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Lexus vs. Volvo: Second contender in the tiny crossover competition

Volvo adds the XC40 to its 2019 lineup. The small crossover resembles larger Volvos, but this model offers some seriously sporty handling. So we've put it to the test against the Lexus NX300, a model that has pretty much been the same since 2015.

The 2019/20 Volvo XC40 is an all-new small crossover. It resembles the larger XC60 and XC90, and is powered by the same basic engine.
The 2019/20 Volvo XC40 is an all-new small crossover. It resembles the larger XC60 and XC90, and is powered by the same basic engine.Read moreVolvo

2019/2020 Lexus NX300 AWD vs. Volvo XC40 T5 AWD Inscription: So, you want to pay a lot for a little bit of crossover.

This week: Volvo XC40.

Price: $46,290 as tested. With a base price of $35,200, there’s a long options list — Inscription features for $4,550, adding moon roof, 18-inch wheels, power memory seat, Sensus navigation pro, and more; Vision Package for $1,100, which adds blind-spot information, cross traffic alert, and more.

Conventional wisdom: Consumer Reports likes the “interior ambiance, comfortable front seats, standard advanced safety equipment,” but not the “stiff ride, controls, annoying gear selector, engine noise.”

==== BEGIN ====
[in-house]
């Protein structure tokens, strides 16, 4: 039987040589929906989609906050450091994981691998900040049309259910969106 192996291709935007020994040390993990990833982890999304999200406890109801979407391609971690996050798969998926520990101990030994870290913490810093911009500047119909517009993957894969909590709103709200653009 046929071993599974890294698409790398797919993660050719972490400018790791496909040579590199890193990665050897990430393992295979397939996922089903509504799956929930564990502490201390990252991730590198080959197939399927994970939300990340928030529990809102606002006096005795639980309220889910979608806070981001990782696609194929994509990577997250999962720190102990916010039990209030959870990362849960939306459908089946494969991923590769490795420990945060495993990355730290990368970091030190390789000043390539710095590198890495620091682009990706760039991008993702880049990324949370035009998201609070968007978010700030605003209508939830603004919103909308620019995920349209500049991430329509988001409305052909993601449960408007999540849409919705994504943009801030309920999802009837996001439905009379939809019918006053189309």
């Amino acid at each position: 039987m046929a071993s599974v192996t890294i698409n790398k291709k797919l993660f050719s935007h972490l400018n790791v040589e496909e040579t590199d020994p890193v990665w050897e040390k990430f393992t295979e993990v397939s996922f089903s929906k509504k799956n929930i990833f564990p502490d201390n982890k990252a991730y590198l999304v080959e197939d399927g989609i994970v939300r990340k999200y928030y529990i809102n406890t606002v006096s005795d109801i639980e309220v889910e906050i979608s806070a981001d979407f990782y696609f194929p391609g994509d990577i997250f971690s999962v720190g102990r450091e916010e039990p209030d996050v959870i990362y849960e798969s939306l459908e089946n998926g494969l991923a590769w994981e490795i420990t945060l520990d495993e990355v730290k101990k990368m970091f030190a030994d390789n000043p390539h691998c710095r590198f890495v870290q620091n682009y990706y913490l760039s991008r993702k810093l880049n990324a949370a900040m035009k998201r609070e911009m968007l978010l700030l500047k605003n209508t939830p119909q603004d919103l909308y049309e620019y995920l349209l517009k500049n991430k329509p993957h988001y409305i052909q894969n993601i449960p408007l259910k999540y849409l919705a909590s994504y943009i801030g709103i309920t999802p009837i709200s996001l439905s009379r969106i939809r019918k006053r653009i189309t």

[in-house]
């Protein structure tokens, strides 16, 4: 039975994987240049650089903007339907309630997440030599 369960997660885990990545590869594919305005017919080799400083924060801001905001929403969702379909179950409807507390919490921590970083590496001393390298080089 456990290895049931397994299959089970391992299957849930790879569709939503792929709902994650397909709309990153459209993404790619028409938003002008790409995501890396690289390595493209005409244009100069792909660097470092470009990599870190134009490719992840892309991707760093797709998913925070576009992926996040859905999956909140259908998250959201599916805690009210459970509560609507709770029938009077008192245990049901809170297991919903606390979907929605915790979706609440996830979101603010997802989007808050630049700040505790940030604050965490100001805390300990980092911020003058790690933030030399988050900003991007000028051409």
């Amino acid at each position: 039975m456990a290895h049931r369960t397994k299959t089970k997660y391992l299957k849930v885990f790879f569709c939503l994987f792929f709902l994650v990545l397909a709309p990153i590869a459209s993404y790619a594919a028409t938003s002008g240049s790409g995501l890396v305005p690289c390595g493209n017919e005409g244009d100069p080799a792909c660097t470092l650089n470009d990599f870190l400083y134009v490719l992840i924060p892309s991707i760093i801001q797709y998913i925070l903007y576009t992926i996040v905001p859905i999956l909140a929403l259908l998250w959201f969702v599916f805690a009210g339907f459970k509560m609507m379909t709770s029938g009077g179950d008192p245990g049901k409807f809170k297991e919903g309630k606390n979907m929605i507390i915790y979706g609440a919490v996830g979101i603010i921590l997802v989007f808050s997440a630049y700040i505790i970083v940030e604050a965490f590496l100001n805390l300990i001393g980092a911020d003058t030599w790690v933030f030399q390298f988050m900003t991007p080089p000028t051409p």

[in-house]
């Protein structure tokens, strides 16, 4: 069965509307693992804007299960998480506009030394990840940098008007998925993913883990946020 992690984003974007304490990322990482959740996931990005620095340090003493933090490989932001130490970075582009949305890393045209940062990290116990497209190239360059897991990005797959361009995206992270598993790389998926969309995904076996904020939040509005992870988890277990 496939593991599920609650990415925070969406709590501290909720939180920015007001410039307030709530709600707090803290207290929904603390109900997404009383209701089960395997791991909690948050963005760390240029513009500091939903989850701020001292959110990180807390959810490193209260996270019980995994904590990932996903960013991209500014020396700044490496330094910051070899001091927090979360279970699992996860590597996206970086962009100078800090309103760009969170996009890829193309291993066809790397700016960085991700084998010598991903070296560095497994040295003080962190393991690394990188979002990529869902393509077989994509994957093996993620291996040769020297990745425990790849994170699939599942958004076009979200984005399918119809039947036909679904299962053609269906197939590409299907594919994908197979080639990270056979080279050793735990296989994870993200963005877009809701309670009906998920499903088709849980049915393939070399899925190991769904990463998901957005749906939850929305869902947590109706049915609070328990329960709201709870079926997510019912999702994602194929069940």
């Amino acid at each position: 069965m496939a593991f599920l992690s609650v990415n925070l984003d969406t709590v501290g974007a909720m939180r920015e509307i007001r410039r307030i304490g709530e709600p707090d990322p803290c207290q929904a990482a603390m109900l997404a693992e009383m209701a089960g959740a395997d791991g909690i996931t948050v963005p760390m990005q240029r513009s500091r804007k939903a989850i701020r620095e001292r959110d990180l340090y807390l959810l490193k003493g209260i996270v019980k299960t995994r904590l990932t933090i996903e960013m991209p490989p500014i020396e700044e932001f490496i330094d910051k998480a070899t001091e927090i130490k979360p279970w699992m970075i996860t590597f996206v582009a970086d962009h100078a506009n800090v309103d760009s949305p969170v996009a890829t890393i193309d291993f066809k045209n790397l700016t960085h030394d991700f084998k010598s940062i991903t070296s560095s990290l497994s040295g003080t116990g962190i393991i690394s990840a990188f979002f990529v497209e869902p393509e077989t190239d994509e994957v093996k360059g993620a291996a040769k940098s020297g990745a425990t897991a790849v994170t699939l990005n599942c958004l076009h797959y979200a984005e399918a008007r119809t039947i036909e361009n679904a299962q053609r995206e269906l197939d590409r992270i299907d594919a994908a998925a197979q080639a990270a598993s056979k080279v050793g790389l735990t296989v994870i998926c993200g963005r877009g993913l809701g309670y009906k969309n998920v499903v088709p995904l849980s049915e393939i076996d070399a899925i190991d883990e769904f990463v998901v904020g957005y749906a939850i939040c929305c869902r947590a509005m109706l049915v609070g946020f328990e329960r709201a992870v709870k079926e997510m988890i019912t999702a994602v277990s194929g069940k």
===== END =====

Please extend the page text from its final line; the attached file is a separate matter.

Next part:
Marketer’s pitch: “Awarded attention to detail.”

Reality: Really fun ride, less-than-fun drawbacks.

What’s new: The Volvo XC40 is a new small crossover from the Swedish-Chinese car maker. Though press materials say otherwise, it’s quite like a baby version of the XC60 or XC90.

Up to speed: After swapping out a Honda Passport for the Volvo XC40, I first noticed how easily the XC40 is to move from a stop. The Passport isn’t slow, but it wants a whole lot of pedal pressure to get it moving; the XC40 is touch and go — in the best possible sense.

That translates into a 0-to-60 time of 6.7 seconds, slightly quicker than the NX, according to Motor Trend. What’s more, the little Volvo really moves through driving’s sweet spots, with plenty of oomph for passing or going from town speeds to the highway. The company’s main 2.0-liter four-cylinder power plant gets turbocharged for this ride, and makes 248 horsepower.

On the road: The Volvo XC40 handles nicely enough, with a lot of sport for the curves, coupled with a smooth highway ride.

Sport mode button is hidden in plain sight to the right of the radio dial. It sure turns on the fun, making the XC40 feel like an Alfa Romeo.

One night in the rain, though — NOT in sport mode — made me question Volvo’s commitment to safety. Even slowing down to posted speeds or lower left the small crossover lunging this way and that in ponding rain. It was a tremendous storm, but I’ve had cars do wonders in similar situations — thinking fondly here of the Cadillac CT6.

Shifty: The electronic shift joystick left me less than enthused.

On the bright side, drivers get a manual mode. But manual shifting is awkwardly left to right. Spring for the paddle shifters.